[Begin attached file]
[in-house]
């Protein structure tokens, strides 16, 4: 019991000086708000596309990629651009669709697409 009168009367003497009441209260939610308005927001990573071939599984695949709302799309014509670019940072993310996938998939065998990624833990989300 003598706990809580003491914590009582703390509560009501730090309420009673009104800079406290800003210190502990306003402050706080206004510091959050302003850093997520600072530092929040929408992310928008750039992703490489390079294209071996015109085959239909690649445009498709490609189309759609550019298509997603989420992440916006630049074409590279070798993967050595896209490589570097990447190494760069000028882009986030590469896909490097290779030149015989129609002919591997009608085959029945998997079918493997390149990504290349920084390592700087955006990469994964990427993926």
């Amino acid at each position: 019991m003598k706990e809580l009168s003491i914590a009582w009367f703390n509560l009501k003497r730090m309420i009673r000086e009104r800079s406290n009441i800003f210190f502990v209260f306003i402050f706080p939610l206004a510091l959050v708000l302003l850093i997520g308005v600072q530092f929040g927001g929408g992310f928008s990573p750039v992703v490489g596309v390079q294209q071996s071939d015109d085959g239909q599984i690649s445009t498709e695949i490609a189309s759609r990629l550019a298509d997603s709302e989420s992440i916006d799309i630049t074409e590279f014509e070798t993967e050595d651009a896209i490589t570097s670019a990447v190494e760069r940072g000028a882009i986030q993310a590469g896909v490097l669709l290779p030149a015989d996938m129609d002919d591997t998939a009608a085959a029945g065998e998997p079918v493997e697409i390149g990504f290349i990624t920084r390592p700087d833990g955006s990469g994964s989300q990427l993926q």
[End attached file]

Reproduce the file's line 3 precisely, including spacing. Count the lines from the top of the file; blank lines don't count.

């Amino acid at each position: 019991m003598k706990e809580l009168s003491i914590a009582w009367f703390n509560l009501k003497r730090m309420i009673r000086e009104r800079s406290n009441i800003f210190f502990v209260f306003i402050f706080p939610l206004a510091l959050v708000l302003l850093i997520g308005v600072q530092f929040g927001g929408g992310f928008s990573p750039v992703v490489g596309v390079q294209q071996s071939d015109d085959g239909q599984i690649s445009t498709e695949i490609a189309s759609r990629l550019a298509d997603s709302e989420s992440i916006d799309i630049t074409e590279f014509e070798t993967e050595d651009a896209i490589t570097s670019a990447v190494e760069r940072g000028a882009i986030q993310a590469g896909v490097l669709l290779p030149a015989d996938m129609d002919d591997t998939a009608a085959a029945g065998e998997p079918v493997e697409i390149g990504f290349i990624t920084r390592p700087d833990g955006s990469g994964s989300q990427l993926q």